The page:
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AfterWords | Bearing Witness (July 9, 2023)

AfterWords is a series of community-contributed reflections intended to further the conversations that begin during Parish sermons.

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A 3-Minute Read
by Deonna Bettis

This week we were asked to contemplate how we as individuals within, and cohesively as, the Church bear witness to God’s power.

The first thoughts that came to mind were concerning the striking disparity between the power of God and the power of humanity, and how difficult it can be to bear witness to power without appropriating and desiring some of that same power for ourselves. One possible response to this could be in seeking to identify all the ways we see God “working” that align with our perceptions of power and draw attention to those. A problem with this approach is that it tends to center my vision and self as the standard by which I am measuring and recognizing the power of an almighty God. In the pages of scripture we see that God has chosen in His wisdom to use us in demonstrating His existence in a variety of ways, this while intimately knowing our frame and remembering that we are dusty image bearers.

A line from one of the worship songs Sunday morning stood out to me: “It’s a new horizon and we’re set on You”—and I think therein lies a key to thinking about the eternal significance as well as the transitory reality of being the Church while waiting for Jesus’ return. We are invited by the power and presence of the Spirit to look up at a new horizon, for our vision to be fixed on the person of Jesus, to trust that the Father is the author of this (and all) chapter(s) of history, and it is the great I AM calling for the creation of the church “to be.” The Spirit’s presence as a comfort and intercessor makes it possible to lift our eyes and be hopeful—not fearful—of the new horizons and places we are being called to. The reality of Jesus’ sacrificial love evidenced in His death and the incomprehensible power evidenced in His resurrection give a sure foundation and point on Whom to “set” our vision. The eternal faithful mercy of our Father speaks to the confidence we can have in our trust, even amidst the brokenness of the Church.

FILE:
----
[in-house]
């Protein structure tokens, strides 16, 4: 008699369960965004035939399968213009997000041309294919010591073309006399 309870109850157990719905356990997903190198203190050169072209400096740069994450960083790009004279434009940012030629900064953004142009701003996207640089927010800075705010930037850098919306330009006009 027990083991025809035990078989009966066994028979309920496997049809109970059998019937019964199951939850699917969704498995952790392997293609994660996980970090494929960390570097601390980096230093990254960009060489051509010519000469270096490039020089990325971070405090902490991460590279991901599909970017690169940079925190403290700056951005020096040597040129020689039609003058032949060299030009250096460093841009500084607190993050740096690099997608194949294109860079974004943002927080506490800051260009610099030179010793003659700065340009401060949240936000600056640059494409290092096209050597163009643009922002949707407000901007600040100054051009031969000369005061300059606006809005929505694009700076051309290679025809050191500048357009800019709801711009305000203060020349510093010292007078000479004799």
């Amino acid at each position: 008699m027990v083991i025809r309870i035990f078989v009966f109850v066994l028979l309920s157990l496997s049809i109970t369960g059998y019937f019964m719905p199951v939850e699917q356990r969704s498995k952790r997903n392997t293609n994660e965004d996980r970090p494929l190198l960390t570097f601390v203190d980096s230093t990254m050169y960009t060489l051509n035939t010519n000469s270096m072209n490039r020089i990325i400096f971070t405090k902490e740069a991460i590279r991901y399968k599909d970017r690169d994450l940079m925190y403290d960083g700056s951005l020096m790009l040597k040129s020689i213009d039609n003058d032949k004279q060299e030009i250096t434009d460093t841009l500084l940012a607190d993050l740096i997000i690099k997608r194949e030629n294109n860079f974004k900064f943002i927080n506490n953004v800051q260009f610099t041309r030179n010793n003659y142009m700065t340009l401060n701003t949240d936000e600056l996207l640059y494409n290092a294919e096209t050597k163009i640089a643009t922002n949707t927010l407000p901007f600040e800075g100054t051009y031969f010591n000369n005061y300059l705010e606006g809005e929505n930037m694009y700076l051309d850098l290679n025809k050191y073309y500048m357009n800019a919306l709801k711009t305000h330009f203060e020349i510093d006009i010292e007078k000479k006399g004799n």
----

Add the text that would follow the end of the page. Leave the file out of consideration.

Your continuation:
Bearing witness to God’s power challenges us to do some specific things:
1) Be willing to have our gaze lifted off of ourselves, taking in new horizons to which the Spirit is calling us.
2) Choose to fix our gaze on Jesus.
3) Trust in the powerful vision and purpose of our Father that supersedes the very real boundaries and obstacles in our Jerusalems, Judeas, Samarias, and the very ends of the earth.

In so doing, we are naturally humbled. We are prepared to respond, even as Isaiah did centuries before Pentecost after having his sins forgiven and being touched with fire from heaven: “Here am I. Send me!”

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